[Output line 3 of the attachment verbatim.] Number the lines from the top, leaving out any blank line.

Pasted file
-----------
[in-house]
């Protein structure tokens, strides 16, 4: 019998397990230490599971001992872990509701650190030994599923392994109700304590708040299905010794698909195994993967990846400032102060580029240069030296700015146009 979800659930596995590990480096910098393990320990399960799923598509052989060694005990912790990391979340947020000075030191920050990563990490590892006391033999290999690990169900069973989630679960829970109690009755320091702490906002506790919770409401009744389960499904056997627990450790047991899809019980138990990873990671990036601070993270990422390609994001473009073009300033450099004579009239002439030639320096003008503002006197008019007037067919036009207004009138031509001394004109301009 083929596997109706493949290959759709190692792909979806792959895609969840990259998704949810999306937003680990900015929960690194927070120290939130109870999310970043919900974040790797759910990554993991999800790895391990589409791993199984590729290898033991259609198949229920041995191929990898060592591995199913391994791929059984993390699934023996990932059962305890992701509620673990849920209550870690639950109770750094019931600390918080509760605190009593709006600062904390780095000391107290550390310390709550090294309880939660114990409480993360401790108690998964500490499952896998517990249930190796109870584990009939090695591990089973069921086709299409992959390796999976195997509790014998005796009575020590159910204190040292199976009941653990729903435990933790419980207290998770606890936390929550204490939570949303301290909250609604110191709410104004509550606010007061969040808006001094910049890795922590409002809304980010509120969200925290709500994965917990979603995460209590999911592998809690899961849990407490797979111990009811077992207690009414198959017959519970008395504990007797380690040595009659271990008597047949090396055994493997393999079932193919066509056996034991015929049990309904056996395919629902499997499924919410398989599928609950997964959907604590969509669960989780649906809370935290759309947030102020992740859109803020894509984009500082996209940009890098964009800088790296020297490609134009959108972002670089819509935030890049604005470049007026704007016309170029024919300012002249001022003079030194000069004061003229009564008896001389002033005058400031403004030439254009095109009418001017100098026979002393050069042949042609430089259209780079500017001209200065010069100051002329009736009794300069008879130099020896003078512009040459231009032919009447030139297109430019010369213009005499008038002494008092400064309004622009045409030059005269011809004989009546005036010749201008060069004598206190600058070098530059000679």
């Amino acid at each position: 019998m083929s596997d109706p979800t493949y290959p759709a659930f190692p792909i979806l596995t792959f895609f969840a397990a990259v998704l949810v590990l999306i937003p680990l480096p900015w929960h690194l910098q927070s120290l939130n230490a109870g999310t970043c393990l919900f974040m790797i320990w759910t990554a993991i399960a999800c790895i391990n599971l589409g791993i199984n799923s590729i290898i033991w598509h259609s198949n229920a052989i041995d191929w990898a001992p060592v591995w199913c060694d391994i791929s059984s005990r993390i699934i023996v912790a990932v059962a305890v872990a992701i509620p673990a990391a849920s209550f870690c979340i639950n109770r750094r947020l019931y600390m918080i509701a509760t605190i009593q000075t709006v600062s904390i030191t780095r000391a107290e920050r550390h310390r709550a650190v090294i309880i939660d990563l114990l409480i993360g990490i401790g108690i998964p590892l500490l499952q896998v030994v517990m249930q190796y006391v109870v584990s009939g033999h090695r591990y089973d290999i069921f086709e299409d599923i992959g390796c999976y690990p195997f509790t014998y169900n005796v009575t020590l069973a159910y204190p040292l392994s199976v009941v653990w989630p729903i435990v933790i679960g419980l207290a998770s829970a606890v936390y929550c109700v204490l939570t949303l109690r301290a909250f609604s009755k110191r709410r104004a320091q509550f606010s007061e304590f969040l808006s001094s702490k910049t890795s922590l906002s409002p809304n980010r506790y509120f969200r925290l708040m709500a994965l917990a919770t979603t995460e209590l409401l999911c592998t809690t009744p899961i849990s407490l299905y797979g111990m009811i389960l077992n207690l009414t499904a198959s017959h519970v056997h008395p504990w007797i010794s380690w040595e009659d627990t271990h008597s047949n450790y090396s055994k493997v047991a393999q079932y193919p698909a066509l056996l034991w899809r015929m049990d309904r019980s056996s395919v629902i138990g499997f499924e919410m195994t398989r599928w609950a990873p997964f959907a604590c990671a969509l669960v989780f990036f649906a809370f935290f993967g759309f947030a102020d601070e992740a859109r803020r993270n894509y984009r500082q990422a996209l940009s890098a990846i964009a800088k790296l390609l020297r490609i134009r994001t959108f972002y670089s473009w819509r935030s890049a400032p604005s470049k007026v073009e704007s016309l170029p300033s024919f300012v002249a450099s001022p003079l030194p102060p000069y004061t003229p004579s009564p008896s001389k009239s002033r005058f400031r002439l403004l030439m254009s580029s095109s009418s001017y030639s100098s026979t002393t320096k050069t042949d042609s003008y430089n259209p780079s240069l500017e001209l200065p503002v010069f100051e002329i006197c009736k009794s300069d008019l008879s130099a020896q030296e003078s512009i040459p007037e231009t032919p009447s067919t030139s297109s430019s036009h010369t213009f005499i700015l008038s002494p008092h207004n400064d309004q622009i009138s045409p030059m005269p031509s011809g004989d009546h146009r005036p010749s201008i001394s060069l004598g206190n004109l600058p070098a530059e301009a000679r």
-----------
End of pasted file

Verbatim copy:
């Amino acid at each position: 019998m083929s596997d109706p979800t493949y290959p759709a659930f190692p792909i979806l596995t792959f895609f969840a397990a990259v998704l949810v590990l999306i937003p680990l480096p900015w929960h690194l910098q927070s120290l939130n230490a109870g999310t970043c393990l919900f974040m790797i320990w759910t990554a993991i399960a999800c790895i391990n599971l589409g791993i199984n799923s590729i290898i033991w598509h259609s198949n229920a052989i041995d191929w990898a001992p060592v591995w199913c060694d391994i791929s059984s005990r993390i699934i023996v912790a990932v059962a305890v872990a992701i509620p673990a990391a849920s209550f870690c979340i639950n109770r750094r947020l019931y600390m918080i509701a509760t605190i009593q000075t709006v600062s904390i030191t780095r000391a107290e920050r550390h310390r709550a650190v090294i309880i939660d990563l114990l409480i993360g990490i401790g108690i998964p590892l500490l499952q896998v030994v517990m249930q190796y006391v109870v584990s009939g033999h090695r591990y089973d290999i069921f086709e299409d599923i992959g390796c999976y690990p195997f509790t014998y169900n005796v009575t020590l069973a159910y204190p040292l392994s199976v009941v653990w989630p729903i435990v933790i679960g419980l207290a998770s829970a606890v936390y929550c109700v204490l939570t949303l109690r301290a909250f609604s009755k110191r709410r104004a320091q509550f606010s007061e304590f969040l808006s001094s702490k910049t890795s922590l906002s409002p809304n980010r506790y509120f969200r925290l708040m709500a994965l917990a919770t979603t995460e209590l409401l999911c592998t809690t009744p899961i849990s407490l299905y797979g111990m009811i389960l077992n207690l009414t499904a198959s017959h519970v056997h008395p504990w007797i010794s380690w040595e009659d627990t271990h008597s047949n450790y090396s055994k493997v047991a393999q079932y193919p698909a066509l056996l034991w899809r015929m049990d309904r019980s056996s395919v629902i138990g499997f499924e919410m195994t398989r599928w609950a990873p997964f959907a604590c990671a969509l669960v989780f990036f649906a809370f935290f993967g759309f947030a102020d601070e992740a859109r803020r993270n894509y984009r500082q990422a996209l940009s890098a990846i964009a800088k790296l390609l020297r490609i134009r994001t959108f972002y670089s473009w819509r935030s890049a400032p604005s470049k007026v073009e704007s016309l170029p300033s024919f300012v002249a450099s001022p003079l030194p102060p000069y004061t003229p004579s009564p008896s001389k009239s002033r005058f400031r002439l403004l030439m254009s580029s095109s009418s001017y030639s100098s026979t002393t320096k050069t042949d042609s003008y430089n259209p780079s240069l500017e001209l200065p503002v010069f100051e002329i006197c009736k009794s300069d008019l008879s130099a020896q030296e003078s512009i040459p007037e231009t032919p009447s067919t030139s297109s430019s036009h010369t213009f005499i700015l008038s002494p008092h207004n400064d309004q622009i009138s045409p030059m005269p031509s011809g004989d009546h146009r005036p010749s201008i001394s060069l004598g206190n004109l600058p070098a530059e301009a000679r």